Toowoomba Private Emergency Centre.
Toowoomba Private Emergency Centre. Contributed

$750k court claim: Doc's misdiagnosis caused brain damage

THREE times Renee Allen was rushed to a private emergency department in 2008 - and three times she was released with no answer as to her symptoms.

That delay in diagnosing her with meningitis left her with a serious brain injury and debilitating seizures for the rest of her life, according to a $750,000 Supreme Court civil case filed by her lawyers.

Mrs Allen and her husband Neil are taking three city doctors, the Toowoomba Private Emergency Centre and St Vincent's Private Hospital to court alleging a simple 30-minute procedure could have saved her from a permanent disability.

Toowoomba Private Emergency Group doctors Dr Peter Burrows (left) and Dr Andrew Parkin (middle).
Toowoomba Private Emergency Group doctors Dr Peter Burrows (left) and Dr Andrew Parkin (middle). Bev Lacey

"Sadly Renee had suffered a significant brain injury which it is alleged she suffered as a consequence of the alleged delay in diagnosis and treatment at the Emergency Centre in 2008," Shine Lawyers' Bill King told The Chronicle.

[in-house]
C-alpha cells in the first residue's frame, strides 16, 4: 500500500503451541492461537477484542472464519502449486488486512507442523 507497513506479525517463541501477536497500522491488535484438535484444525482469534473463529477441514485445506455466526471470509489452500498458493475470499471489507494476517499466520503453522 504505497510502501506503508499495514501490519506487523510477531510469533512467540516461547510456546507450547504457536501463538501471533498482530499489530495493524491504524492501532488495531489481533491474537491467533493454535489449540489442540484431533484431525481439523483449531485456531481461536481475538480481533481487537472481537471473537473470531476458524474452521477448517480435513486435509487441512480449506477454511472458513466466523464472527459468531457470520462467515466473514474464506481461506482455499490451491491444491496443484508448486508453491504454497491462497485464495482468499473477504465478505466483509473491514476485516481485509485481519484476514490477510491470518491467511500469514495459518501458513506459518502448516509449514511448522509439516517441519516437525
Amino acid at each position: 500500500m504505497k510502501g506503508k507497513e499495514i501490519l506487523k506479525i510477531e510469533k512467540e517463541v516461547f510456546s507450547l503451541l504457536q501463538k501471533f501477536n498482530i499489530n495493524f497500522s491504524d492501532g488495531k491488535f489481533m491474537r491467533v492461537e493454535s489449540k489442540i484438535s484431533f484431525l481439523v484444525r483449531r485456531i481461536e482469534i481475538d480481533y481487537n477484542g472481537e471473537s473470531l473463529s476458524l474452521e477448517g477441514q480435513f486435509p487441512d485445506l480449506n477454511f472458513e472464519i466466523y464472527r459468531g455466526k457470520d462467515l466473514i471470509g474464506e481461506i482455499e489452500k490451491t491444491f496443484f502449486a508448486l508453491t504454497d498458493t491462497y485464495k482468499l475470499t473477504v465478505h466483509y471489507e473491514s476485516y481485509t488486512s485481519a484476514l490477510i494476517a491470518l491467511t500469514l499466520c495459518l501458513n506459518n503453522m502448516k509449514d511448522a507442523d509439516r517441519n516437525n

"Some years later, Renee went on to develop debilitating seizures which she continues to suffer from."

Documents obtained by The Chronicle claim Mrs Allen was rushed by ambulance to the Toowoomba Private Emergency Centre on the first occasion on September 27, 2008 with slurred speech, altered sensation in her leg and face, and slight loss of coordination.

Dr Maryann Neal.
Dr Maryann Neal. Contributed

The Emergency Centre is attached to the St Vincent's Hospital and provides emergency medical care for people with health insurance.

Mrs Allen's lawyers claim Dr Andrew Parkin sent her home without conducting an MRI scan because he noted "it was very likely that an emotional problem was present".

Over the next nine days, Mrs Allen was rushed twice to the emergency department with similar symptoms where Dr Peter Burrows and Dr Maryann Neal both declined to conduct an MRI.

"After being sent home on the third occasion, with her family still searching for answers, eventually Renee was referred to hospital in Brisbane, where she was diagnosed with meningitis in mid-October 2008," Mr King said.

"It is alleged that had a procedure called a lumbar puncture been performed on Renee which takes about 30 minutes and is commonly performed in emergency departments throughout Australia, that Renee's meningitis would have been diagnosed in late September or early October."

"With early diagnosis and treatment, it is likely that Renee would have made a good recovery, but sadly this opportunity was lost."

St Vincent's Private Hospital and the Toowoomba Private Emergency Group both declined to respond to questions asked by The Chronicle.

TPEG also declined to respond on behalf of the doctors mentioned in the claim.



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